Piano faculty Jeffrey Lavner teaches students in the Conservatory, Music Academy, and Community School. He has been teaching at Colburn since 1981.
This interview has been lightly edited for style, content, and clarity.
How long have you been at Colburn?
I first started at Colburn in 1981. I left for some years in the middle there, from around 1990 until I came back in 1999. We used to be in an old warehouse on the USC campus.
How have you seen Colburn change over the years?
The improvements to the facilities have been amazing. They are truly world-class now!
The funny thing that hasn’t changed is the level of the students. Some of the most accomplished students to date actually came through in those timeframes, in the early to mid-’80s. There was a big influx of immigration in the early ’80s—we got so many great students coming into LA, in addition to our existing student population.
How did you get started teaching?
I was getting my master’s in piano performance at USC with Danny Pollack. I was on a teaching assistantship there and got hired to teach at what was called the USC Community School at the time before it was the Colburn School. I actually started teaching privately when I was an undergrad.
What do you love about teaching?
We get to deal with music all day. It’s always fun, and always special to talk about music. It’s great to see students in person! We get committed students and parents at Colburn. We’ve always had fantastic students, and it’s really something special to see the level of kids that are coming through. Really, they’re like sponges, absorbing everything the school has to offer.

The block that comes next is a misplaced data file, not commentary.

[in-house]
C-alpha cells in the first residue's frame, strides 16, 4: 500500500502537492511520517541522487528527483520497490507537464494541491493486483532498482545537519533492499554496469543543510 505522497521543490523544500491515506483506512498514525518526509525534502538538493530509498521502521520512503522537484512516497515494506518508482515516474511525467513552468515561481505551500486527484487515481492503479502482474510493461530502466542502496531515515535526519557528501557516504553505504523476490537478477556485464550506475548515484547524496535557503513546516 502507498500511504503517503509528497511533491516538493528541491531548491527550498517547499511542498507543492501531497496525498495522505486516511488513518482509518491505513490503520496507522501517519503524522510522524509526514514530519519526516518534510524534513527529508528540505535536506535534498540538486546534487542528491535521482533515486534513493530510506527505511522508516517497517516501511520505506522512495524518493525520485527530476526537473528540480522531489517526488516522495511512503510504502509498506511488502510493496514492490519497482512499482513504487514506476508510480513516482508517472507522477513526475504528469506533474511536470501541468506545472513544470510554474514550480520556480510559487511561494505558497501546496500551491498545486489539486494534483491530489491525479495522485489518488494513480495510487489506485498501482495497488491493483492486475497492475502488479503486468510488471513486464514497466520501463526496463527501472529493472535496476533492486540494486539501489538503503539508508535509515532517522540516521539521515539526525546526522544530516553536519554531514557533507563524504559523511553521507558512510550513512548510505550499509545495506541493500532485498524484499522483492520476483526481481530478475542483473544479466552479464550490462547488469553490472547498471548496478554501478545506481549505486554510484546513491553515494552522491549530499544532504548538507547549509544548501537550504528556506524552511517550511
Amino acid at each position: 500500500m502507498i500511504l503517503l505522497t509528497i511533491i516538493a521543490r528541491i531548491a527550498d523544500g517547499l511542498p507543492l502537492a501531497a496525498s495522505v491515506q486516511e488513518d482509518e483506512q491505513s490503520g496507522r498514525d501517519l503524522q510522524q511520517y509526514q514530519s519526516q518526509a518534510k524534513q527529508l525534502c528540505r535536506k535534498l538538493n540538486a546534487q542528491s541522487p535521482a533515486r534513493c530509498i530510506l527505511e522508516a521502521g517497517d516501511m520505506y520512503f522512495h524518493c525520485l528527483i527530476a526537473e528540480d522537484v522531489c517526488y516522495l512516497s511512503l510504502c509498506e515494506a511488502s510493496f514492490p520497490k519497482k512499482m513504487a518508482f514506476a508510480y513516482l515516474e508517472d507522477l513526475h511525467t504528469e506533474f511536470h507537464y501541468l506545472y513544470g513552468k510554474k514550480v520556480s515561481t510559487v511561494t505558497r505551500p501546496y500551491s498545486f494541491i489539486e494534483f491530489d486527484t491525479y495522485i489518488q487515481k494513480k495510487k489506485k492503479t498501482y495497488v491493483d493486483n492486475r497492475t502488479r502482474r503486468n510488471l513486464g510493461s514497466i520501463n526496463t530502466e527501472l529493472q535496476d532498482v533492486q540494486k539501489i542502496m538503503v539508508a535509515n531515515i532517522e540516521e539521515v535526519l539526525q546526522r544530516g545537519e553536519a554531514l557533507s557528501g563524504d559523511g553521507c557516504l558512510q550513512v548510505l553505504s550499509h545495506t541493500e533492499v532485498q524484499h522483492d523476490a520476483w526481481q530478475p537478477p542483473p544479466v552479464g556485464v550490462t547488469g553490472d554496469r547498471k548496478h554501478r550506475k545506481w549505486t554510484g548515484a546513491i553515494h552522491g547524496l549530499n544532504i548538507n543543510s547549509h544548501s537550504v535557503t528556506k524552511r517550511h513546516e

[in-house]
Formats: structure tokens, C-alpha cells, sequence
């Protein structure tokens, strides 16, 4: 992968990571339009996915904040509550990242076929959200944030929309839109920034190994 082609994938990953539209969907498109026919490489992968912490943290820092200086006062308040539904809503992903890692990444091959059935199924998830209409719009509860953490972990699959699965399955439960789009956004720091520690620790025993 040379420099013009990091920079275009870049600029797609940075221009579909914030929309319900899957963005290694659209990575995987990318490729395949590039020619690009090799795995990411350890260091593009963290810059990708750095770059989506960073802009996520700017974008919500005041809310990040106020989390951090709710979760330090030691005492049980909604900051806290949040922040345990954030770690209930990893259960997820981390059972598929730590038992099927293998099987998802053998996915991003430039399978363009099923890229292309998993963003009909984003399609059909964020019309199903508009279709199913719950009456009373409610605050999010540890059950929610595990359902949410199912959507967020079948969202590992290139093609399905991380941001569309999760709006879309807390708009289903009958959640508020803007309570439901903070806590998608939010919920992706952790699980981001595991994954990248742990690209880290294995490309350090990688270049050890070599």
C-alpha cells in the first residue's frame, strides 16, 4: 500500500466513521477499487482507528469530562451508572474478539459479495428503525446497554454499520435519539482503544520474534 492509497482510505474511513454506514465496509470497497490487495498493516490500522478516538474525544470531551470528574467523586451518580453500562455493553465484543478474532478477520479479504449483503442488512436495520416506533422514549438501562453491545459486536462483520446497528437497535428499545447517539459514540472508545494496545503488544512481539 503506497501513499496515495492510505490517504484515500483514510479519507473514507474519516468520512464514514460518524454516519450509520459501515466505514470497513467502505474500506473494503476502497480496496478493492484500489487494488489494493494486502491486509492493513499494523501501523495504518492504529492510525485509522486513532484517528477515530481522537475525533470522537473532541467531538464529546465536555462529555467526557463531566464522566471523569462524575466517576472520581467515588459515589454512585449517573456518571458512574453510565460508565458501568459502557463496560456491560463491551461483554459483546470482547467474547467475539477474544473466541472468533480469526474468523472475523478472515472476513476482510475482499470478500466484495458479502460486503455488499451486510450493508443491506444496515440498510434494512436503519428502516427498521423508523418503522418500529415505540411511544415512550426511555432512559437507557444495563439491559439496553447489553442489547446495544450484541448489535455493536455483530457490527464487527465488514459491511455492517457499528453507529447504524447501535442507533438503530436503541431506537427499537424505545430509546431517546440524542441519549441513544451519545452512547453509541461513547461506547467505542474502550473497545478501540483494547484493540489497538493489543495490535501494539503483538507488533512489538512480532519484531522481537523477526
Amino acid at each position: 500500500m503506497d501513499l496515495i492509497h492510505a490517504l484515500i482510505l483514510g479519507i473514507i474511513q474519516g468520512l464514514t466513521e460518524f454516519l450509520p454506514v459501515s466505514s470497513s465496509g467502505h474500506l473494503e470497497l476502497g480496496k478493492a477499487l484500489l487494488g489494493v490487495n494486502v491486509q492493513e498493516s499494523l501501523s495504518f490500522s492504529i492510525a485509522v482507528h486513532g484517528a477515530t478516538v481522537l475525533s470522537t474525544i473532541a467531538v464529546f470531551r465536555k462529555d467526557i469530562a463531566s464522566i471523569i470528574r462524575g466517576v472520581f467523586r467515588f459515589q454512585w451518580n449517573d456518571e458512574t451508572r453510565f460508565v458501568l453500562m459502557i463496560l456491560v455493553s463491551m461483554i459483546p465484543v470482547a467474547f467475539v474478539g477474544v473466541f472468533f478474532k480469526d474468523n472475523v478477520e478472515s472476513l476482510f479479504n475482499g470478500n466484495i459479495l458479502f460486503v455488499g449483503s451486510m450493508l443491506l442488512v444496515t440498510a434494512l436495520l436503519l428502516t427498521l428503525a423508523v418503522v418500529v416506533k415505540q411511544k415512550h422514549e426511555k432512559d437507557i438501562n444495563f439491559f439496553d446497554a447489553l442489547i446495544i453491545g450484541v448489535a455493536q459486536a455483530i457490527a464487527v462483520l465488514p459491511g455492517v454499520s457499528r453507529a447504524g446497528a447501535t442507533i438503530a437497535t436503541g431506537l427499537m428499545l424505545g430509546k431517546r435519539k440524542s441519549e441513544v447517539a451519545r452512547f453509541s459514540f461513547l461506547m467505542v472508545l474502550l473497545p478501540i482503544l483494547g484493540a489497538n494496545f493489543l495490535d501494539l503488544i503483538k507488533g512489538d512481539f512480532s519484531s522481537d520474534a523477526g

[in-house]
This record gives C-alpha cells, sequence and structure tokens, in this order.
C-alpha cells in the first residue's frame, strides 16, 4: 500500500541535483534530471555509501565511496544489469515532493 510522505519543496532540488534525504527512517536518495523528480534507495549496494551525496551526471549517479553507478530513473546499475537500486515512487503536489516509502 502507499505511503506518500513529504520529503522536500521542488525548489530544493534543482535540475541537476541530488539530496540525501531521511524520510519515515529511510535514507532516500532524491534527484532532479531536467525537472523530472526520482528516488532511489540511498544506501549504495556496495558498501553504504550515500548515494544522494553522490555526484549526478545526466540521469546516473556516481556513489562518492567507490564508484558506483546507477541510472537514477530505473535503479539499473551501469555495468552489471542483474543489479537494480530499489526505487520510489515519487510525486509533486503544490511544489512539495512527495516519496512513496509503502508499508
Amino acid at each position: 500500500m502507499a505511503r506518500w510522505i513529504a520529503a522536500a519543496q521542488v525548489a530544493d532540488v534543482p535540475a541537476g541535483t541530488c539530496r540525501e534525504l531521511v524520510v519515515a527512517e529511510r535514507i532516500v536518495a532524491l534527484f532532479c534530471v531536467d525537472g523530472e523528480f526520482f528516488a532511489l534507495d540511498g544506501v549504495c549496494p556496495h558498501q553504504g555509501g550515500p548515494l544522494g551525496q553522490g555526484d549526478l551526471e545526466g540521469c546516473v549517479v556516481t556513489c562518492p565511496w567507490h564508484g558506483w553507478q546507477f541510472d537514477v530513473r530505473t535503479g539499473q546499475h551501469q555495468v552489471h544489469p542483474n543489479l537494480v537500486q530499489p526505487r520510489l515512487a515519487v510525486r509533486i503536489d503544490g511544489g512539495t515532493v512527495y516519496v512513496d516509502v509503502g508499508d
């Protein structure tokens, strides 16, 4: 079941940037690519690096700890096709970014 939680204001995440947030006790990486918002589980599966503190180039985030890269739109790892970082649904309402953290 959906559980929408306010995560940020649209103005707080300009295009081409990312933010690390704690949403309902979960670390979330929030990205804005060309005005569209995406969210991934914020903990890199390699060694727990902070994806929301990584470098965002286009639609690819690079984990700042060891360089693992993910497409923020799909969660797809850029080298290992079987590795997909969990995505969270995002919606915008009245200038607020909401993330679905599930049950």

You teach in the Conservatory, Community School, and Music Academy. What’s it like having students across those three units?
I like it because they’re just such different personalities, and such different levels of musicianship. The Conservatory is at an incredible level. Anyone that gets accepted there is already an exceptional musician, but to just see the whole range of student development throughout the entire school is amazing.
The Academy is Conservatory-in-training, so they’re kids that are getting to that level. And the Community School is everything. It’s a little bit of that level. You still get some of the incredibly talented kids, but then you get a lot of kids that are playing for fun too, for the pure joy of music.
It keeps the day interesting. I’m not teaching the same type of student all day, so it’s always a lot of variety, which is just great for the teacher and student! You don’t get bored, and every student brings something different to the table. One of the great things to see is the professional levels students attain after leaving here. It makes me very proud to see that so many of my students have become top-notch professionals in the world with CDs and tours all over the globe, making their mark in the field.
It’s very funny because I have some of their practice tapes from when they were 12 years old, and they weren’t so famous then. I stumble across them all the time downstairs. “Oh, I forgot I had this tape.” They were cassette tapes back then.
What are your students working towards right now?